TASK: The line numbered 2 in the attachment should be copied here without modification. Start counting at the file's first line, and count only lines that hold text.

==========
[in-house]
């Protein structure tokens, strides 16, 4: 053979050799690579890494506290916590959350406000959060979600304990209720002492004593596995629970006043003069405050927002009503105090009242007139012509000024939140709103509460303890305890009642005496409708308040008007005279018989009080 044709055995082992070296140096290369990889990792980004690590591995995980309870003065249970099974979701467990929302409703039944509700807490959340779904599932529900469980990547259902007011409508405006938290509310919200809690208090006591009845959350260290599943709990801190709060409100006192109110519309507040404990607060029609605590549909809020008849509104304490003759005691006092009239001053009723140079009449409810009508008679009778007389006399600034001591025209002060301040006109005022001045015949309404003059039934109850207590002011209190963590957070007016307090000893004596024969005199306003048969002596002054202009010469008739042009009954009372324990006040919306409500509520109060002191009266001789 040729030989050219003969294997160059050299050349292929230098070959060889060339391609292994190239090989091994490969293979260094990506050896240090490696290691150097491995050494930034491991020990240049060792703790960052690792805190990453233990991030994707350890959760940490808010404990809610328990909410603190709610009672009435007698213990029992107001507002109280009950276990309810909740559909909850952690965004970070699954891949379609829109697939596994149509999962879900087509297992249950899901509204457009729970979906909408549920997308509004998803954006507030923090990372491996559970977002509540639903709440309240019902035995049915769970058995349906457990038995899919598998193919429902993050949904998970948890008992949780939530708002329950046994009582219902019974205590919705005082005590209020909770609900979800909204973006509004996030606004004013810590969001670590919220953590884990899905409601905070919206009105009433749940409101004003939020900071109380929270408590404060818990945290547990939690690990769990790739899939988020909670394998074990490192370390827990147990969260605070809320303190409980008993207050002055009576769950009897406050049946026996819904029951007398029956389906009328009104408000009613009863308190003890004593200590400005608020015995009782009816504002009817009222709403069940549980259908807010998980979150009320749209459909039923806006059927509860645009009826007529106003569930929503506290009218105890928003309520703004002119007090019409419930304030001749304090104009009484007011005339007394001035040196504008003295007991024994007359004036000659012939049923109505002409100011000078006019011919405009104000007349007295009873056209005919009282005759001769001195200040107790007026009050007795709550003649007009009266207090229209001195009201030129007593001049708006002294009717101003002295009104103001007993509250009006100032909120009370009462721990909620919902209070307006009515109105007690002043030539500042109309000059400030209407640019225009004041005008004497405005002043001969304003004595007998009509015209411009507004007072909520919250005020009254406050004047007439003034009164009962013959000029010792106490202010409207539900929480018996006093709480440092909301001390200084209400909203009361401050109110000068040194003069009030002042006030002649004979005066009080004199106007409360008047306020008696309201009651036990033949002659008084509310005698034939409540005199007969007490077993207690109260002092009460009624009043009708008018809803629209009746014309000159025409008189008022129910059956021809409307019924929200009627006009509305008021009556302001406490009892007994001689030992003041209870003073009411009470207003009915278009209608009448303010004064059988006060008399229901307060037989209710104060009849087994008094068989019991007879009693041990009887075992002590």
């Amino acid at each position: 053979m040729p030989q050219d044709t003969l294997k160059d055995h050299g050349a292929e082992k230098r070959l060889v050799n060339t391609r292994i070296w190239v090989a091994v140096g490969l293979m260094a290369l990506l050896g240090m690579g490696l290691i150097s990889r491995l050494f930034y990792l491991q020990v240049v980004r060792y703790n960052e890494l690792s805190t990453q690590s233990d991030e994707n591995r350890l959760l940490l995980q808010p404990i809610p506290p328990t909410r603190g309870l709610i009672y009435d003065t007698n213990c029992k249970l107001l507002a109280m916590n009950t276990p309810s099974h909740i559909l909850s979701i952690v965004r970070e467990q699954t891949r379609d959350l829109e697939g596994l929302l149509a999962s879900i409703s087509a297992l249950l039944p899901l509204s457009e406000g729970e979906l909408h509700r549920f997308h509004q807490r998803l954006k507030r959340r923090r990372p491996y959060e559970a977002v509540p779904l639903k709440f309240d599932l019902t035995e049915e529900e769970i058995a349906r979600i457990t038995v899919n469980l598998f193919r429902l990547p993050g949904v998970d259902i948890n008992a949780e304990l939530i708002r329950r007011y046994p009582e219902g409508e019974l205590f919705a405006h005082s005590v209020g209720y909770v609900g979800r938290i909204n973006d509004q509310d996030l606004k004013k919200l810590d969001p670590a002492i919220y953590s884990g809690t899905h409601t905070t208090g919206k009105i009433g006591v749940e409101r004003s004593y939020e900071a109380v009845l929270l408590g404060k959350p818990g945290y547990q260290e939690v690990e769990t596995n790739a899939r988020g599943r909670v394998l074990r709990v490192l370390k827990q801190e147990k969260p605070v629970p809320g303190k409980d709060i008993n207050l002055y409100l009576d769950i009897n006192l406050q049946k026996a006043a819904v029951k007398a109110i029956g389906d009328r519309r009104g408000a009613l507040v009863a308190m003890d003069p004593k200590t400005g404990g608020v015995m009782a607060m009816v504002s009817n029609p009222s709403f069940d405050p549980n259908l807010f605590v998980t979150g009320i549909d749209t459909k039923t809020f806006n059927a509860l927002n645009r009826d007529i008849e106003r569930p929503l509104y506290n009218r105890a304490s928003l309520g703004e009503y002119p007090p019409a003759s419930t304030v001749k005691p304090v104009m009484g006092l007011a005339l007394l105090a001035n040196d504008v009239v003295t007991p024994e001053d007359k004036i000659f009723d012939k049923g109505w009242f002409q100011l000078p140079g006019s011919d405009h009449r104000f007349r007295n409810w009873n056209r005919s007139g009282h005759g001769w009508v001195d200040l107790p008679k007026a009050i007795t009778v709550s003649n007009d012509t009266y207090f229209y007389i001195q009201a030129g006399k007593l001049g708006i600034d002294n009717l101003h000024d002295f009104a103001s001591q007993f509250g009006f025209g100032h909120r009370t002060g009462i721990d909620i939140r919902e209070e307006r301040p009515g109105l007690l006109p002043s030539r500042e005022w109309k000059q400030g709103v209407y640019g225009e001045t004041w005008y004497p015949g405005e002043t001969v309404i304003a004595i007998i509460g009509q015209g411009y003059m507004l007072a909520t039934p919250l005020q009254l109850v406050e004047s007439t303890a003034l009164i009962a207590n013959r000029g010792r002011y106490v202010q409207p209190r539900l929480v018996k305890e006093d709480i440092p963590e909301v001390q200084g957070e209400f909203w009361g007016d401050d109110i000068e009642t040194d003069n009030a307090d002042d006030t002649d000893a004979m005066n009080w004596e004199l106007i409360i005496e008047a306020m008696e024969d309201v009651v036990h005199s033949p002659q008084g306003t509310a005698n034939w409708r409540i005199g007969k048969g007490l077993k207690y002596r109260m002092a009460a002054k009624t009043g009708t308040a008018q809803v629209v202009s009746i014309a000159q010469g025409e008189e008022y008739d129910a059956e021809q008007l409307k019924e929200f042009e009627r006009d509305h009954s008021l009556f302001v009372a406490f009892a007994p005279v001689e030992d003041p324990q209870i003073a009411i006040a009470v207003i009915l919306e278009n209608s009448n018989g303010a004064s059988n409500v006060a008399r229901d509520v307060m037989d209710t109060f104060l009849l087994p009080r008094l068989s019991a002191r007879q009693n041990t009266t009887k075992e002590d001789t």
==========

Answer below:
């Protein structure tokens, strides 16, 4: 053979050799690579890494506290916590959350406000959060979600304990209720002492004593596995629970006043003069405050927002009503105090009242007139012509000024939140709103509460303890305890009642005496409708308040008007005279018989009080 044709055995082992070296140096290369990889990792980004690590591995995980309870003065249970099974979701467990929302409703039944509700807490959340779904599932529900469980990547259902007011409508405006938290509310919200809690208090006591009845959350260290599943709990801190709060409100006192109110519309507040404990607060029609605590549909809020008849509104304490003759005691006092009239001053009723140079009449409810009508008679009778007389006399600034001591025209002060301040006109005022001045015949309404003059039934109850207590002011209190963590957070007016307090000893004596024969005199306003048969002596002054202009010469008739042009009954009372324990006040919306409500509520109060002191009266001789 040729030989050219003969294997160059050299050349292929230098070959060889060339391609292994190239090989091994490969293979260094990506050896240090490696290691150097491995050494930034491991020990240049060792703790960052690792805190990453233990991030994707350890959760940490808010404990809610328990909410603190709610009672009435007698213990029992107001507002109280009950276990309810909740559909909850952690965004970070699954891949379609829109697939596994149509999962879900087509297992249950899901509204457009729970979906909408549920997308509004998803954006507030923090990372491996559970977002509540639903709440309240019902035995049915769970058995349906457990038995899919598998193919429902993050949904998970948890008992949780939530708002329950046994009582219902019974205590919705005082005590209020909770609900979800909204973006509004996030606004004013810590969001670590919220953590884990899905409601905070919206009105009433749940409101004003939020900071109380929270408590404060818990945290547990939690690990769990790739899939988020909670394998074990490192370390827990147990969260605070809320303190409980008993207050002055009576769950009897406050049946026996819904029951007398029956389906009328009104408000009613009863308190003890004593200590400005608020015995009782009816504002009817009222709403069940549980259908807010998980979150009320749209459909039923806006059927509860645009009826007529106003569930929503506290009218105890928003309520703004002119007090019409419930304030001749304090104009009484007011005339007394001035040196504008003295007991024994007359004036000659012939049923109505002409100011000078006019011919405009104000007349007295009873056209005919009282005759001769001195200040107790007026009050007795709550003649007009009266207090229209001195009201030129007593001049708006002294009717101003002295009104103001007993509250009006100032909120009370009462721990909620919902209070307006009515109105007690002043030539500042109309000059400030209407640019225009004041005008004497405005002043001969304003004595007998009509015209411009507004007072909520919250005020009254406050004047007439003034009164009962013959000029010792106490202010409207539900929480018996006093709480440092909301001390200084209400909203009361401050109110000068040194003069009030002042006030002649004979005066009080004199106007409360008047306020008696309201009651036990033949002659008084509310005698034939409540005199007969007490077993207690109260002092009460009624009043009708008018809803629209009746014309000159025409008189008022129910059956021809409307019924929200009627006009509305008021009556302001406490009892007994001689030992003041209870003073009411009470207003009915278009209608009448303010004064059988006060008399229901307060037989209710104060009849087994008094068989019991007879009693041990009887075992002590």